|NMU||CALIFORNIA||Confidentiality/Privilege||Jan 21, 2000|
Journalist ordered to jail for protecting sources
- Refusing to reveal the identity of sources could land the editor and publisher of a weekly newspaper in jail for five days.
An editor and publisher of a California weekly newspaper was ordered by a state trial court last week to spend five days in jail for contempt of court after refusing to reveal his sources. Tehoma County Superior Court Judge Noel Watkins delayed the effectiveness of the sentence until Jan. 21, when Tim Crews, editor and publisher of the Sacramento Valley Mirror in Artios, has been ordered to return to court for questioning.
The contempt order arose when Crews refused to name two sources for a story relating to a theft charge against California Highway Patrol officer Dewey Anderson. Anderson has pleaded not guilty to felony and misdemeanor charges relating to an allegedly stolen firearm, according to the Associated Press.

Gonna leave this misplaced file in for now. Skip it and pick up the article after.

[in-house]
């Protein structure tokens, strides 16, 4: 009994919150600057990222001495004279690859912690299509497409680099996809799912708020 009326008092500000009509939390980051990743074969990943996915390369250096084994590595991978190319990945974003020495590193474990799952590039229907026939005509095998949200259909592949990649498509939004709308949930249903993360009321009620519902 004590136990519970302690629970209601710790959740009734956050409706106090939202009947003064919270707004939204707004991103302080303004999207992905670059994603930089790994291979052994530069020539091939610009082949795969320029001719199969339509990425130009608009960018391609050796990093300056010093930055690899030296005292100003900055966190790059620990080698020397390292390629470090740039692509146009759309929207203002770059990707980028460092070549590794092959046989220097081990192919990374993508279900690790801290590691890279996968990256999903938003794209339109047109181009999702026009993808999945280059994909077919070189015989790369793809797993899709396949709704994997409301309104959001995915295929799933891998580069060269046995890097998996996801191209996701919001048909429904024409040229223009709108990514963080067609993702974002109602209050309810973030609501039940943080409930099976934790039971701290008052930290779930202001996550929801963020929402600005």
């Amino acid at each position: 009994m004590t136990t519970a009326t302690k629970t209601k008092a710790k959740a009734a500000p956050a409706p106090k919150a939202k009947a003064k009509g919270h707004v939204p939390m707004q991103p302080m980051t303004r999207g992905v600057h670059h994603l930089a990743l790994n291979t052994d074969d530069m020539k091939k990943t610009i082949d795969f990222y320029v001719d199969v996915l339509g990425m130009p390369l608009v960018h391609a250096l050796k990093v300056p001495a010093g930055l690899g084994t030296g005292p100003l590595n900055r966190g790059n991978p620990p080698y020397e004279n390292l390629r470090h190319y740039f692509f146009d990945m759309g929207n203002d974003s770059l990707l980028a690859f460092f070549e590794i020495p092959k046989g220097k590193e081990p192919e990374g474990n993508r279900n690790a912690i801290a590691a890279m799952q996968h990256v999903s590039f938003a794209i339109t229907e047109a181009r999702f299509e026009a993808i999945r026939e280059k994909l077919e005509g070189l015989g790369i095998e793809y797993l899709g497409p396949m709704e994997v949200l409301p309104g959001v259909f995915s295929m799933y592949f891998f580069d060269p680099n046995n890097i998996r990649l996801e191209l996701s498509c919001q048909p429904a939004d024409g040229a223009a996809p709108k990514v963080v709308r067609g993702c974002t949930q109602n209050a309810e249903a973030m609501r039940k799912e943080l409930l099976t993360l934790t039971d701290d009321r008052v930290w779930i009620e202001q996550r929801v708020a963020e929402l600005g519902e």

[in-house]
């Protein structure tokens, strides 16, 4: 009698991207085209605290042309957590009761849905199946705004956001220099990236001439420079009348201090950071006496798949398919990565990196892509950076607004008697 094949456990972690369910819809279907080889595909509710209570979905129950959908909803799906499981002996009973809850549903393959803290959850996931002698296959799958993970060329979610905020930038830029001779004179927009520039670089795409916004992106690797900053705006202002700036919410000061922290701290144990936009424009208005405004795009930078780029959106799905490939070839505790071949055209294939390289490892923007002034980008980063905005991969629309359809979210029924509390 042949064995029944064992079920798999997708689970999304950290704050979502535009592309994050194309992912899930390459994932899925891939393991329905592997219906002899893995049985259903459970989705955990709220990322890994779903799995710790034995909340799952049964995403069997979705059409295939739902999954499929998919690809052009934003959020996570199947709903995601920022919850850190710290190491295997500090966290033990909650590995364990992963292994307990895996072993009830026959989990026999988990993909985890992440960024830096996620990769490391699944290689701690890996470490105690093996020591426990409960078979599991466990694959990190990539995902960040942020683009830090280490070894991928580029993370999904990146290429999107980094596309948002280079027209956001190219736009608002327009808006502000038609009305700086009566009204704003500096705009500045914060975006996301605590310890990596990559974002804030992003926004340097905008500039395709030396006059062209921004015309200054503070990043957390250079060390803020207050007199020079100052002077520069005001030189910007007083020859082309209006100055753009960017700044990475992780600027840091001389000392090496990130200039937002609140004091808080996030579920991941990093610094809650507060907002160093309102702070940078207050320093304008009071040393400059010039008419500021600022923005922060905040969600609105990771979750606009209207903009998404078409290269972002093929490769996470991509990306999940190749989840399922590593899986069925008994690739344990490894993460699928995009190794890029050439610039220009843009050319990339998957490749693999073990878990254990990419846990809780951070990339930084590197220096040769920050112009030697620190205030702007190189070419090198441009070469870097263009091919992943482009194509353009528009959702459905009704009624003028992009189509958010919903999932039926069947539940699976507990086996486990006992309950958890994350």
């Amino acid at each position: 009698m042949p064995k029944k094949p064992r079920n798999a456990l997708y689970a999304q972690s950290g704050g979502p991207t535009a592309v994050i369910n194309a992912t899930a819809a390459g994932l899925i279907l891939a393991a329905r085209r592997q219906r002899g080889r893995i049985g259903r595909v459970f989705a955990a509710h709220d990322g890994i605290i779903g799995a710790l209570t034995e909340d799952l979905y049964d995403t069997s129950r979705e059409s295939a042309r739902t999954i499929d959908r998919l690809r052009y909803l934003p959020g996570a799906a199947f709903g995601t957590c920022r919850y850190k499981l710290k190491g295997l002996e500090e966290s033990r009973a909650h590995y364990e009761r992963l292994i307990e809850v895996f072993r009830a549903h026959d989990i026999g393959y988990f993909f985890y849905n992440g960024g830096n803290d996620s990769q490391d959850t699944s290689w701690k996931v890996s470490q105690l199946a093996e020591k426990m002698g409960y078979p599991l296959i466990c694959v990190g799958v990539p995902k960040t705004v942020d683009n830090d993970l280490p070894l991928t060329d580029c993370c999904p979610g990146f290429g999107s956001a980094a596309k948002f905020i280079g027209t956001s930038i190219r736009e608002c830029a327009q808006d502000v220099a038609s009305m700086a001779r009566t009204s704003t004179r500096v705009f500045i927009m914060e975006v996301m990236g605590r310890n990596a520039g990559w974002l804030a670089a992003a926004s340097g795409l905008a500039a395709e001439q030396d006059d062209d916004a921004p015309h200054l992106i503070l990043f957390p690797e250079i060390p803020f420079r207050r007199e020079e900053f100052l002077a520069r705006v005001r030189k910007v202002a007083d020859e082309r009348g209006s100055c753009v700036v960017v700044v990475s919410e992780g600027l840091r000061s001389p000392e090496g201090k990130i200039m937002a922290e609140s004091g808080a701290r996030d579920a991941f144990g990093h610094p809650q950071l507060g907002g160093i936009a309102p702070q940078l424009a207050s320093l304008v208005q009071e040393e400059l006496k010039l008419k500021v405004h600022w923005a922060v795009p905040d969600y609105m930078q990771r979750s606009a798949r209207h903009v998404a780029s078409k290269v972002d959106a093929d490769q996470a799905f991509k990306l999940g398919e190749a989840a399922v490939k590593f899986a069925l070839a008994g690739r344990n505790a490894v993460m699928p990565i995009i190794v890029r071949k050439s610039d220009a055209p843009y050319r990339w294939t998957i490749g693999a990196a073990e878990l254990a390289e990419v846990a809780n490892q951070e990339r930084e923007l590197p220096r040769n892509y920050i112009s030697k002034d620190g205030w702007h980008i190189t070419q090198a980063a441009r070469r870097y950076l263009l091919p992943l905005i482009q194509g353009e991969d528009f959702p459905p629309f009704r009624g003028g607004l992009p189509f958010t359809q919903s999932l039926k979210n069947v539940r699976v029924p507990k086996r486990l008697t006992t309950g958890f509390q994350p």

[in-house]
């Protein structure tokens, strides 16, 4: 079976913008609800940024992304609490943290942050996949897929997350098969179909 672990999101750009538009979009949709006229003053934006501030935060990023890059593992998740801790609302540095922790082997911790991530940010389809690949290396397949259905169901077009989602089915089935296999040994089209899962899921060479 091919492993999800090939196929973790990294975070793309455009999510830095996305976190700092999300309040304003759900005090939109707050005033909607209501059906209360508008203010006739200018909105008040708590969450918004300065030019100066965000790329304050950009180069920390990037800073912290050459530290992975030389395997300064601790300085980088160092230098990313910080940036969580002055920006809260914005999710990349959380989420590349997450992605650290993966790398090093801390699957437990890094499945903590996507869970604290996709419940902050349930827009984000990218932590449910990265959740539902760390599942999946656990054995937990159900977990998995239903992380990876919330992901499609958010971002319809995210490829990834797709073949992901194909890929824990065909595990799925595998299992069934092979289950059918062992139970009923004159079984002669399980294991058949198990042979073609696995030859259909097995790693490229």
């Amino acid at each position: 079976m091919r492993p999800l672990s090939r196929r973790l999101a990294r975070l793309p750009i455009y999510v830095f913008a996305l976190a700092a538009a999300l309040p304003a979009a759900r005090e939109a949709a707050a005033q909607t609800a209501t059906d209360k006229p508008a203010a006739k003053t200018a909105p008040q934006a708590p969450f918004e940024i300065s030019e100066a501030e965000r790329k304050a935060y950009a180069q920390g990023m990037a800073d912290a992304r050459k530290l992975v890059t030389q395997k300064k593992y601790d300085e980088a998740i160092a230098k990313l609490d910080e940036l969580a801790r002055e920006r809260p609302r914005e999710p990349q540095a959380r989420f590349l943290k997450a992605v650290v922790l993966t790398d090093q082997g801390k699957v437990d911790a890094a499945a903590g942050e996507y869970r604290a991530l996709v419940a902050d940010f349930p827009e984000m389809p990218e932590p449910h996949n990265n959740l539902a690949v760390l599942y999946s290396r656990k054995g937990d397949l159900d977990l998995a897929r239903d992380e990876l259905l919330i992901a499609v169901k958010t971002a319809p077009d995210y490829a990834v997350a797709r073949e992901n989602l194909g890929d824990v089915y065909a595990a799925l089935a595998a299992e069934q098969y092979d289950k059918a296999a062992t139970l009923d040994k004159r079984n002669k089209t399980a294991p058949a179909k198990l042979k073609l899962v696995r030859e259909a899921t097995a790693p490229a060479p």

Crews reported in the Valley Mirror that he was informed by officers that Anderson had stolen a handgun and that he was read portions of a written report concerning Anderson. The trial court found that the need of Anderson’s defense attorneys to know the identity of Crew’s sources outweighs Crew’s protection under California’s shield law.
(California v. Anderson)
© 2000 The Reporters Committee for Freedom of the Press